On January 1, U.S. President Donald Trump sent out a tweet accusing Pakistan of “lies and deceit” and then threatened to cut off all assistance that was in the pipeline. After some backtracking, saying it would slash only some funds, the administration returned to its initial position, announcing that it would in fact suspend all security-related assistance, including the Coalition Support Fund program, a very lucrative cash cow that has accounted for close to half of the $34 billionlavished on Pakistan since 2002.
This is not the first time, of course, that U.S. officials have called Pakistan out for its perfidy despite American generosity. Former President Barack Obama did so, albeit with more finesse, and even acted militarily against Pakistan in May 2011 when he ordered in U.S. Navy SEALs to kill Osama bin Laden, who was hiding in a safe house less than a mile from the premier military academy where Pakistani officers are trained. But Washington rarely followed through with its threats.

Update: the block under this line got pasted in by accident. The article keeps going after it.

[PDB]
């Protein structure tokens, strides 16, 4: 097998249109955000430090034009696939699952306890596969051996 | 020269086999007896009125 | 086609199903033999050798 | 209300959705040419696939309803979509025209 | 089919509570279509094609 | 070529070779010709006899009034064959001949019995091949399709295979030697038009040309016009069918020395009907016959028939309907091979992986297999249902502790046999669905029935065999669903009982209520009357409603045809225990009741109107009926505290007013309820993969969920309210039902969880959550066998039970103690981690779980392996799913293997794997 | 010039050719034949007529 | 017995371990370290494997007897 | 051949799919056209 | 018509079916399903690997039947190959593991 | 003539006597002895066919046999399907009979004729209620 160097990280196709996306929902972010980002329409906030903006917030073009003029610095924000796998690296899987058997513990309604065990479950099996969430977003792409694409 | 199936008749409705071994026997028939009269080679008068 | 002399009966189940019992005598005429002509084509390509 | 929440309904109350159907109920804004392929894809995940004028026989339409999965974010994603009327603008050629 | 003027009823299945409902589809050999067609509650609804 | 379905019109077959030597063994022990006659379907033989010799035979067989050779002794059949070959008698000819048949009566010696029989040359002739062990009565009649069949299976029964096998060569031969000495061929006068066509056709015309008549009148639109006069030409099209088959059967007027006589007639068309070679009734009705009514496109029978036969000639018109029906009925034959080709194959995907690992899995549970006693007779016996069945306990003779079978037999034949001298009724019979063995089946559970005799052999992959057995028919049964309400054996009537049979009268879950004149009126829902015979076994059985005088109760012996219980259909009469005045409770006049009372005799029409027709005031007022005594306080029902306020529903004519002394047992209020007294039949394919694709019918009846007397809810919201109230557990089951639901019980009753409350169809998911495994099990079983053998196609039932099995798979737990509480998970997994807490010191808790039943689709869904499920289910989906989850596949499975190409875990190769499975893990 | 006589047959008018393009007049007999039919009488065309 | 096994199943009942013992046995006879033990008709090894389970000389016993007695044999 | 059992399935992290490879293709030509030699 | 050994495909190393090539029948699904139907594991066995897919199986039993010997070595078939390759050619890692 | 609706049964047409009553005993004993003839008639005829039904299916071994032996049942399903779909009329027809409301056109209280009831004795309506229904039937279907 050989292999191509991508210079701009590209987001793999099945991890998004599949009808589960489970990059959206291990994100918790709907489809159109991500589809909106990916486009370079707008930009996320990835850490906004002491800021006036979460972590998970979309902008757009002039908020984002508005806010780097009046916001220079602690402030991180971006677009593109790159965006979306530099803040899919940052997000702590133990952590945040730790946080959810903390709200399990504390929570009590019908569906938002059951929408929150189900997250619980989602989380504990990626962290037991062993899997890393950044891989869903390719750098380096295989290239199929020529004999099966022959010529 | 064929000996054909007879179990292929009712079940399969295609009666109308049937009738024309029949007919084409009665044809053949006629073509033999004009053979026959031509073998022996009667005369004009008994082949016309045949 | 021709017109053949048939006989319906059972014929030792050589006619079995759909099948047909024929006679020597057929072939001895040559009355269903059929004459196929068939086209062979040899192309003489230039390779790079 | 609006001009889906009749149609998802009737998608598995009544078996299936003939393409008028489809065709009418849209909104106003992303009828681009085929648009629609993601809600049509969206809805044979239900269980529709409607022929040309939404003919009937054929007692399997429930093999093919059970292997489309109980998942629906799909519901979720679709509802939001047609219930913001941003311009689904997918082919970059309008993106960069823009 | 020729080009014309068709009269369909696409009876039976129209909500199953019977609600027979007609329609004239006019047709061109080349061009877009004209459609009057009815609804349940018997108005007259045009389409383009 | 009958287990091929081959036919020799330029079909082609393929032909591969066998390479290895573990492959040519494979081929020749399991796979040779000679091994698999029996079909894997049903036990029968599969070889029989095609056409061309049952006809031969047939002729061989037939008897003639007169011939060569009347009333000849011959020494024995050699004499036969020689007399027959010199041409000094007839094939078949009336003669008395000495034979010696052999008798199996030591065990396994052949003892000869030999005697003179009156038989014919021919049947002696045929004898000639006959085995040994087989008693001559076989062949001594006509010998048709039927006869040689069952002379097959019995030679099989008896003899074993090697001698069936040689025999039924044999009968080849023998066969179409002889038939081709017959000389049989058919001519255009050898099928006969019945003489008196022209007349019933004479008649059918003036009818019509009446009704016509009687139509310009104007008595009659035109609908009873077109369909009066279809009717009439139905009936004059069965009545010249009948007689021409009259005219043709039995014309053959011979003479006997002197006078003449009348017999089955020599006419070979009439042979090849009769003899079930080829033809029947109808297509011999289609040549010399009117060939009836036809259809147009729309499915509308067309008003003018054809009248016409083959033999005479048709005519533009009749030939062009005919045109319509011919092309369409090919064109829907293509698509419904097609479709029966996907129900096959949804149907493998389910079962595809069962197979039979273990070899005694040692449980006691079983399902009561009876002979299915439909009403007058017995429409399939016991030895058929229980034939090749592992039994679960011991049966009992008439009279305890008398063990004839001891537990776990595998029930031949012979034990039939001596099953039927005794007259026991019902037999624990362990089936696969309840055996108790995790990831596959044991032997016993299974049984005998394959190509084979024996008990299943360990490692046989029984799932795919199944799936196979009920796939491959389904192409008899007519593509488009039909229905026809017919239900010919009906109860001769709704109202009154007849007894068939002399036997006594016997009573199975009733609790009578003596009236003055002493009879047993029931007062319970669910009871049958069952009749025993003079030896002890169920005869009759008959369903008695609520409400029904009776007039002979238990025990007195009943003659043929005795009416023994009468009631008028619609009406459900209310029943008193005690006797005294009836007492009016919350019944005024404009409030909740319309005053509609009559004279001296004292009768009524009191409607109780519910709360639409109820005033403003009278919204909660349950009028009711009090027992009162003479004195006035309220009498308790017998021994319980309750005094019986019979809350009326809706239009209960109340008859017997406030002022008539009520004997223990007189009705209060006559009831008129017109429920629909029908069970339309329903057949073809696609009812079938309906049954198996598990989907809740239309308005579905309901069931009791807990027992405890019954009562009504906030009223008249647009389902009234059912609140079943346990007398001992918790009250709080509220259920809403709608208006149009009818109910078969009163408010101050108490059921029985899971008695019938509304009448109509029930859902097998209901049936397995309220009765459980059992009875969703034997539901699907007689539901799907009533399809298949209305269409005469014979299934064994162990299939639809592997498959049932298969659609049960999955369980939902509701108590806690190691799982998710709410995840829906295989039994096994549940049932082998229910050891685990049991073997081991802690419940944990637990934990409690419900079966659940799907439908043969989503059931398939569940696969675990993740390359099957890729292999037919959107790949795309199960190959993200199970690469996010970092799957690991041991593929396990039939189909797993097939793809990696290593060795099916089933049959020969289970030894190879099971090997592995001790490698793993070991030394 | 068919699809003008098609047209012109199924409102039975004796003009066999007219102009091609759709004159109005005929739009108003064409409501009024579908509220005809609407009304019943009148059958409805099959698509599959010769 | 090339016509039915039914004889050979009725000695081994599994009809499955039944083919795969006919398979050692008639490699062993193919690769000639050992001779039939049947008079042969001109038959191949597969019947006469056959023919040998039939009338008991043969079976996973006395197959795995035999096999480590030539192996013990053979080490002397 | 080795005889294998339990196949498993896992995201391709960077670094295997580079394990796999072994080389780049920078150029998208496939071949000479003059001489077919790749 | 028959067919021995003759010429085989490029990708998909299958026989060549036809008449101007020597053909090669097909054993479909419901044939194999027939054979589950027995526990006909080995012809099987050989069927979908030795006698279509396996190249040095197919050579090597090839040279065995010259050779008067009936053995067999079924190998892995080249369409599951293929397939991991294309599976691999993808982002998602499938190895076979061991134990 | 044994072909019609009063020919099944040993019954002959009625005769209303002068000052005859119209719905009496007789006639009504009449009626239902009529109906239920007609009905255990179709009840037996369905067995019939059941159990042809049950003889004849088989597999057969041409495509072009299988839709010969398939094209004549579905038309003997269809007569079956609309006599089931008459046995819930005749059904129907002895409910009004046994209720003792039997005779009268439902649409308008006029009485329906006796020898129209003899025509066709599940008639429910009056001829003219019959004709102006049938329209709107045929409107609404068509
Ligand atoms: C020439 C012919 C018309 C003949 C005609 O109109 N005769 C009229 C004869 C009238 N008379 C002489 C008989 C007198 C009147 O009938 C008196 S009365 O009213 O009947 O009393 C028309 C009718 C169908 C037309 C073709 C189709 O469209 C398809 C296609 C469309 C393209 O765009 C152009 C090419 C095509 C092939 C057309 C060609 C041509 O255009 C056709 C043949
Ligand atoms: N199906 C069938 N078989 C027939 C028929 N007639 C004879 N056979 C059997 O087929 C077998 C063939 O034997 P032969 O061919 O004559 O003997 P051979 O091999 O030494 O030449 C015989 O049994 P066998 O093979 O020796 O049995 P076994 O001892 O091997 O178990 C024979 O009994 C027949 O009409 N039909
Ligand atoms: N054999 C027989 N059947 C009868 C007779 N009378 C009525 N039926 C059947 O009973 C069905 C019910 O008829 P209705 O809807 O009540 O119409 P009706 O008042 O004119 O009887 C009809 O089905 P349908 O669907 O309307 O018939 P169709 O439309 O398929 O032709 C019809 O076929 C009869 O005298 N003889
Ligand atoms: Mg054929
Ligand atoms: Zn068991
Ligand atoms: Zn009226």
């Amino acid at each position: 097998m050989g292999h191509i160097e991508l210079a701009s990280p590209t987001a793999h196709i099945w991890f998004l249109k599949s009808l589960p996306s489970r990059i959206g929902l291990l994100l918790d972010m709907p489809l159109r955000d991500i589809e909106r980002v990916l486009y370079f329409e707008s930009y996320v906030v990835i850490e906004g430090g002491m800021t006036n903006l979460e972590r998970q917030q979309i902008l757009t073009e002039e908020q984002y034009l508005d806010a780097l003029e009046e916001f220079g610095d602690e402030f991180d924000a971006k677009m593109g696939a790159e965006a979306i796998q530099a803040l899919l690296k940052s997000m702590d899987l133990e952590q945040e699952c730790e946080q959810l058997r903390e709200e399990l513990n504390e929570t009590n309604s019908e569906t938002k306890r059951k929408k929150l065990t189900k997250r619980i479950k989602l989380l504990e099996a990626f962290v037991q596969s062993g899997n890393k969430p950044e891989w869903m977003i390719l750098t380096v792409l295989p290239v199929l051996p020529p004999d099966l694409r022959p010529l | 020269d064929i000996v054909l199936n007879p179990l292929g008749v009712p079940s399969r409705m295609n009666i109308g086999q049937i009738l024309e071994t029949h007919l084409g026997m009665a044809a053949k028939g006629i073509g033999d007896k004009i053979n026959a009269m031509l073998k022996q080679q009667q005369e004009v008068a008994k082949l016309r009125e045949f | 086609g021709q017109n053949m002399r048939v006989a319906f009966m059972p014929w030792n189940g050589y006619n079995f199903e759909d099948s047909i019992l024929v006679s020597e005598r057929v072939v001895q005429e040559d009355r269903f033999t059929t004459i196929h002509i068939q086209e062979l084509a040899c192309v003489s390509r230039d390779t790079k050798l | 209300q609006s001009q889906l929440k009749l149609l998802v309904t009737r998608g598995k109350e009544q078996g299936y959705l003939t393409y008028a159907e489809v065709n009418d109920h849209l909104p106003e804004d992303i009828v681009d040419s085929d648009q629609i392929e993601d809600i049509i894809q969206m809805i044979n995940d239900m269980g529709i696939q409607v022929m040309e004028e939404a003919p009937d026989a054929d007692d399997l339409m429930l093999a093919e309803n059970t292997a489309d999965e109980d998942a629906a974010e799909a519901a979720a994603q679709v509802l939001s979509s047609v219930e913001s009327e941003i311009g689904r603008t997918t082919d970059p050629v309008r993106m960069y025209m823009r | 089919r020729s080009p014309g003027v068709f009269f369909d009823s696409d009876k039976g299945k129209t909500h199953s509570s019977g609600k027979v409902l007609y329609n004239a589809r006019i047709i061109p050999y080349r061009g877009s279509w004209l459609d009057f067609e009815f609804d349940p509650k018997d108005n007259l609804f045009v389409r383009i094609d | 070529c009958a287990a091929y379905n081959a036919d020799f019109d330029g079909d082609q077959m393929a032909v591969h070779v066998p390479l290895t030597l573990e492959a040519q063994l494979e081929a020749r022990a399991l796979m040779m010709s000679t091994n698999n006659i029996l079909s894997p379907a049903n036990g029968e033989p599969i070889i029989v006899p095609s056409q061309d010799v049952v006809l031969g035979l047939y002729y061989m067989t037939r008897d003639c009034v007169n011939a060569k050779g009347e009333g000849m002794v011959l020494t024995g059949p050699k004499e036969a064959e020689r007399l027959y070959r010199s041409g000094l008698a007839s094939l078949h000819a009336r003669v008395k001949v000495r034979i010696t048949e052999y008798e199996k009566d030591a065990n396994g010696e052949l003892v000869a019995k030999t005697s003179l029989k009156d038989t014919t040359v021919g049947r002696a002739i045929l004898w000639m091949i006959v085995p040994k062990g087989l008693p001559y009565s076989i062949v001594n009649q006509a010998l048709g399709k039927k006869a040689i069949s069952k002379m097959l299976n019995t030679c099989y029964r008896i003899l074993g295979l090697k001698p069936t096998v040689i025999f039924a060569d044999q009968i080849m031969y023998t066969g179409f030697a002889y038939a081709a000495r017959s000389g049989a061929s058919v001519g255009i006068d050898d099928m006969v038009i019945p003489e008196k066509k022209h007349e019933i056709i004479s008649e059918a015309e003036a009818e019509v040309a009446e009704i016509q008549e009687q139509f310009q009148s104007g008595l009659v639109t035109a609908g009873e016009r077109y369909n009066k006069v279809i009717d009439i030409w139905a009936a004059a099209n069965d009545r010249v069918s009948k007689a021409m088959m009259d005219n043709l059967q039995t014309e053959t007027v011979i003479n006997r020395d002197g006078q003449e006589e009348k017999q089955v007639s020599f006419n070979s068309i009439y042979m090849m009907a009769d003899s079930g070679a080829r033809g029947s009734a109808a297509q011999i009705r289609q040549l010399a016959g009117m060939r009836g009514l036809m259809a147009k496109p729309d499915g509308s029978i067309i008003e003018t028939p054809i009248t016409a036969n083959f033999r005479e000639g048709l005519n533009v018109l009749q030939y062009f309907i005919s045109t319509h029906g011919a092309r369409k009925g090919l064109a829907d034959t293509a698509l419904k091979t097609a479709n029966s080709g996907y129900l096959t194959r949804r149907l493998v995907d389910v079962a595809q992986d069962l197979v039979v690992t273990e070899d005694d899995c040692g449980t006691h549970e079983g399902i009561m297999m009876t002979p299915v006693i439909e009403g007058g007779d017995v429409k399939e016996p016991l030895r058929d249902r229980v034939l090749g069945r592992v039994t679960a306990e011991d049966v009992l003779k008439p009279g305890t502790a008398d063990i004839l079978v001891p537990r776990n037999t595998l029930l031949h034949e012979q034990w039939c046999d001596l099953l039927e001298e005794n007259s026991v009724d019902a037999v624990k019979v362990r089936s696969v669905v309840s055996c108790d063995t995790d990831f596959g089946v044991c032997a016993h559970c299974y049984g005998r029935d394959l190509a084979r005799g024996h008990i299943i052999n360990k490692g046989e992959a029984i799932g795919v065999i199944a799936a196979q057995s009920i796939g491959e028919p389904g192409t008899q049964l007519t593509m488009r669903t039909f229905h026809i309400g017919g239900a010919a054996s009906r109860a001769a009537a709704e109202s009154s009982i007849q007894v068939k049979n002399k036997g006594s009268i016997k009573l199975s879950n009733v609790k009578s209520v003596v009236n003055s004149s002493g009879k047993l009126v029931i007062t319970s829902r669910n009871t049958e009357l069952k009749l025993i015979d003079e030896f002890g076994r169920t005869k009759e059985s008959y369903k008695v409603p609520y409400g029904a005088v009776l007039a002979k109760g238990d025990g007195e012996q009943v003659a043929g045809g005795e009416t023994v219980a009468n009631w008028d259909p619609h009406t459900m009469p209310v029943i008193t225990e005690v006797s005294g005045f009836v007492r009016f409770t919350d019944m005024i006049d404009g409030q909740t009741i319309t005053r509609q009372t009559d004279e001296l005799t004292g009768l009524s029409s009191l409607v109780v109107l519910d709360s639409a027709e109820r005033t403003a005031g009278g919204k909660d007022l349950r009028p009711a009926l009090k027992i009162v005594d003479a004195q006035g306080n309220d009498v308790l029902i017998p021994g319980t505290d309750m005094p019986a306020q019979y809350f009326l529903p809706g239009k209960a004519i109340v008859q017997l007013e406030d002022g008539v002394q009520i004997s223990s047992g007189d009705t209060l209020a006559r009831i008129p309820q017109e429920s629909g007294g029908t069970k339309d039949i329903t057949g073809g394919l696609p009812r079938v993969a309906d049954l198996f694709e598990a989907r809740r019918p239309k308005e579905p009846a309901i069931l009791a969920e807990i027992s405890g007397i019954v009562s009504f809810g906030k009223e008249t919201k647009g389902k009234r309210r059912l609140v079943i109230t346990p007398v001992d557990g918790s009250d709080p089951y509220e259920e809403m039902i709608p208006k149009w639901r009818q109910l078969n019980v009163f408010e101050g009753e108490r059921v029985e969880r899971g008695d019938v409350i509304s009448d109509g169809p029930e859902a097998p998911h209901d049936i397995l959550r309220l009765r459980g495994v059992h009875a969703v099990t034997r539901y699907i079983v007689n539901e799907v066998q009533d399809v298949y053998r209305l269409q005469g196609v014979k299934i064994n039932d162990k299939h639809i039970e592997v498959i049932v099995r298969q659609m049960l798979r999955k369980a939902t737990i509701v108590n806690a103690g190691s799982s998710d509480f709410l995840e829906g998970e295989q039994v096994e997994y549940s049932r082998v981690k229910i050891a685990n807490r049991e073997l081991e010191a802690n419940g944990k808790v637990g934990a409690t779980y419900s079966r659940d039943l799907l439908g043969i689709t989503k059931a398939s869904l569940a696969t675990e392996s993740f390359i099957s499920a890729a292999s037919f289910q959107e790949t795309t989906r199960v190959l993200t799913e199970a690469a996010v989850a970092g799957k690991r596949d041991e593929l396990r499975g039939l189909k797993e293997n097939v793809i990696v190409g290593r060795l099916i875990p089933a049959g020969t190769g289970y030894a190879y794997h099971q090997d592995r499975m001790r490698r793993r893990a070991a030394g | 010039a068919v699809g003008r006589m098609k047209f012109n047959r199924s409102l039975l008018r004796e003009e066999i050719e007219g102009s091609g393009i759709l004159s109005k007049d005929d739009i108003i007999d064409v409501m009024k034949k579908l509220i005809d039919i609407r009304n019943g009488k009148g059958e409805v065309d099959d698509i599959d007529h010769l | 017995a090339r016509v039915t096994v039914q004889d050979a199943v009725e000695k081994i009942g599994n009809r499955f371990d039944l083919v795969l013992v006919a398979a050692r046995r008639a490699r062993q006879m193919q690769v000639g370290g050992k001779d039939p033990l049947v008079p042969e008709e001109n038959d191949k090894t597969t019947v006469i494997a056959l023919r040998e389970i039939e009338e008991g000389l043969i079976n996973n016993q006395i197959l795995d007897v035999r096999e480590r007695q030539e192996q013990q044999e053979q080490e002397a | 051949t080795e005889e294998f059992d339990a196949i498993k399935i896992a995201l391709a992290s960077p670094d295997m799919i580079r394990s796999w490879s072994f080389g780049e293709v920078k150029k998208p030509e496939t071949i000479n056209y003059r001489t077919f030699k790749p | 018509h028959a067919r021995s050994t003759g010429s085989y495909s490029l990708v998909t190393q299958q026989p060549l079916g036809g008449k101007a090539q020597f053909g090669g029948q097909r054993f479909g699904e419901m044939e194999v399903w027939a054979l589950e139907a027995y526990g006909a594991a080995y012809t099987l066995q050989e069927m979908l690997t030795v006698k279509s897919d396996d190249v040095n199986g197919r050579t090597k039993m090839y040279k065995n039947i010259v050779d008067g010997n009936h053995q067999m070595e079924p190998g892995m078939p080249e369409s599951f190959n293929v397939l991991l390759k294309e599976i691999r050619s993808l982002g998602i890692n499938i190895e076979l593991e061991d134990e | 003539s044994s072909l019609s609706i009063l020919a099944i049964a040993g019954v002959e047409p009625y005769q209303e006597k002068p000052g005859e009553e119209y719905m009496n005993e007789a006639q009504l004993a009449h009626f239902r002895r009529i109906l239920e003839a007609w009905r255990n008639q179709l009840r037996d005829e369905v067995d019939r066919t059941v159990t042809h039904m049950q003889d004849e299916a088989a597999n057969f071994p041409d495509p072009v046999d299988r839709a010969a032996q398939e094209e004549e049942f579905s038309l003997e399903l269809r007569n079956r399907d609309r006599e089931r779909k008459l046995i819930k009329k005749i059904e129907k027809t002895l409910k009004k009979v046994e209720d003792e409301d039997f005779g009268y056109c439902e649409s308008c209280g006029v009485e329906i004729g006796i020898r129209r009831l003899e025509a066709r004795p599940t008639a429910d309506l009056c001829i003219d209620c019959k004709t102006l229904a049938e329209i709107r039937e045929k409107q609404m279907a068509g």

This time, the situation is different. The mere fact that the Trump regime is now on the verge of making good on its threat should cause some concern within the corridors of power in Rawalpindi, the headquarters of the overweening Pakistani military establishment.